I remember the first person I heard articulate this as a life strategy. When I was first living on my own, I had a roommate who was awful to me. He insulted me, was rude to me in all kinds of ways  and then when I tried to talk with him about it, he said: Listen, I don’t ever want to talk to you again. As far as I’m concerned, I don’t know you. You don’t know me. We will not speak again until you move out.

And stubborn guy that I am, I was like: well, if those are your rules, why don’t you move out? And eventually, he did. Fair enough. I’d tried my best, but there was nothing more I could do.

But, given this experience, when I was talking to another friend about moving in, I told him what had happened. And I asked him: I don’t expect we’ll have that kind of conflict, but what happens if we do have some unforeseen conflict? What would you do? 

And he’s like: well, here’s how it works with me. I trust my friends. I’m loyal. I do the right thing. And I’m not easy to offend. But if someone hurts me once, if someone breaks my trust, then I will never trust them again. I cut them out. It’s over.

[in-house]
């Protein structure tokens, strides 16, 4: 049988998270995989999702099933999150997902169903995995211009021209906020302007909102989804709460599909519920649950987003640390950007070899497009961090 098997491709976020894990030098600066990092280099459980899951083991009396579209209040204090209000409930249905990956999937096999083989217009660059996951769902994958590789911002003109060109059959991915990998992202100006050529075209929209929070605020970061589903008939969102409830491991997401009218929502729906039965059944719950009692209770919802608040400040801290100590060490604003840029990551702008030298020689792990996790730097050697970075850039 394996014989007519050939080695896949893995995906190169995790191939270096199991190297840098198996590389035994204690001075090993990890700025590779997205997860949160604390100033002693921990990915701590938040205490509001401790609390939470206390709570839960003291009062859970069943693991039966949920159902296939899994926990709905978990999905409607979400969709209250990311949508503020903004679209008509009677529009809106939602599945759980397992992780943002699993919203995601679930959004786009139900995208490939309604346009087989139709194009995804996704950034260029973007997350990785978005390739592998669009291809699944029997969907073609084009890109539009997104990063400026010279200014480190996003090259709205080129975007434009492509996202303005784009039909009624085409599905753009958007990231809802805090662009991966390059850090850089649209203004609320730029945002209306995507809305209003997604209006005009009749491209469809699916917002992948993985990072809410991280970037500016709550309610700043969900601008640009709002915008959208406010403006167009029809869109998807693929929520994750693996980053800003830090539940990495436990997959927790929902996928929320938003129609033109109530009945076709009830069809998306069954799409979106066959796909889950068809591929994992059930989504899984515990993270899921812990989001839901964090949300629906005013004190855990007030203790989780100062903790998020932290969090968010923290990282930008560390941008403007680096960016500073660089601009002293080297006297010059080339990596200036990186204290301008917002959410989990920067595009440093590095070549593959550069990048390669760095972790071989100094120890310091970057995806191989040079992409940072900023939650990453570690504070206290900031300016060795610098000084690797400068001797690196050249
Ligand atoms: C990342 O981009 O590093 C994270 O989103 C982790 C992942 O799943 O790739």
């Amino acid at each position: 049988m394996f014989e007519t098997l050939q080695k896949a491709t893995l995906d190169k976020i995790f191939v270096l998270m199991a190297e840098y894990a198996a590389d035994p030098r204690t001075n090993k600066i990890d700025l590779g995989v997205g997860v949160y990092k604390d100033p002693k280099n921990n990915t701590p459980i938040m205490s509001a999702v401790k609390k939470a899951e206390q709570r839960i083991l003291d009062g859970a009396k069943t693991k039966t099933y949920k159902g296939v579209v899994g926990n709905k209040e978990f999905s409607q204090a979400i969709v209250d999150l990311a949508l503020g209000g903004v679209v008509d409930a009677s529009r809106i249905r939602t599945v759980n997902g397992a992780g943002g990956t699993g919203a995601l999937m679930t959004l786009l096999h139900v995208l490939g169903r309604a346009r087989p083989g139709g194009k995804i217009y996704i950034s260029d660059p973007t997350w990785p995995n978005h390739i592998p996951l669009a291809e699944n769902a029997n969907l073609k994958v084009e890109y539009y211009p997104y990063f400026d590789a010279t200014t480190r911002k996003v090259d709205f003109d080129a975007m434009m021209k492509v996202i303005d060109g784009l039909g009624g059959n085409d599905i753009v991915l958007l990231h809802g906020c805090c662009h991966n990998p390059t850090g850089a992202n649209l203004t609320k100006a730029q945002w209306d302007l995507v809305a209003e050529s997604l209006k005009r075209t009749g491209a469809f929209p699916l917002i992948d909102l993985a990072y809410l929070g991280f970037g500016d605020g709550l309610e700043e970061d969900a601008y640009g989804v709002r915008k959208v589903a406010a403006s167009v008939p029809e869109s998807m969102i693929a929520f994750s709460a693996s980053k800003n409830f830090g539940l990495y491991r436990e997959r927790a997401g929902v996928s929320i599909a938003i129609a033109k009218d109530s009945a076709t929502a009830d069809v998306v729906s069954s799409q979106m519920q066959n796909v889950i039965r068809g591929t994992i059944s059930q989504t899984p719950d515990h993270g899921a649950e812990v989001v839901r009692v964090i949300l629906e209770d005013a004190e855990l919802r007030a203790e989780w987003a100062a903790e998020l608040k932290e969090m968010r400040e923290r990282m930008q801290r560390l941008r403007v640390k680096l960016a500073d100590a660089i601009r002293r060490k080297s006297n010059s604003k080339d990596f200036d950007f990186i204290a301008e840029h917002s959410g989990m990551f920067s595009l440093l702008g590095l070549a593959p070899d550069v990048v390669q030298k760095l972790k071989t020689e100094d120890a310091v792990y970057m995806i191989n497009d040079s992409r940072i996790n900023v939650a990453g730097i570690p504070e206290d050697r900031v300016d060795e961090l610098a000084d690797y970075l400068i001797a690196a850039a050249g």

And, given what I just experienced, that concerned me a little, and I was like, doesn’t that pretty much guarantee that you’ll never stay connected to anyone. Cause we all hurt people eventually, even people we care about, right? But you seem kind of anti-second chances. And he was like: well, sorry, that’s the way I am. 

Shockingly, we didn’t stay friends for very long. Eventually, he cut me off for something, I can’t remember what, to be honest. 

Have you seen this in your life? Have people cut you off, cancelled you before? Have you done that to somebody else? 

I was thinking the other day about some of the people that I feel have done me wrong, some of the people I think I’ve done wrong too. And it was surprising and sad to me to remember how many of these relationships ended by one of us essentially ghosting the other. 

Not ending the connection for our own safety or protection. There’s obviously a time and place for that. I’m not talking about that. I’m talking about times when we’re offended or hurt, and we don’t try to do the same hurt back per se. Maybe we can’t. But we just move on as quickly as possible. 

As a pastor, I see people do that with their church sometimes. Offended by something or other, caught up in a tricky relational dynamic, and just washing their hands and moving on. 

Maybe this doesn’t do the harm in the world that violent retribution does, but it doesn’t mend or heal either. It doesn’t make us whole. 

As I’ve said, I think Jesus has a better way. 


Luke 6:27-31  (CEB)

27 “But I say to you who are willing to hear: Love your enemies. Do good to those who hate you. 28 Bless those who curse you. Pray for those who mistreat you. 29 If someone slaps you on the cheek, offer the other one as well. If someone takes your coat, don’t withhold your shirt either. 30 Give to everyone who asks and don’t demand your things back from those who take them. 31 Treat people in the same way that you want them to treat you.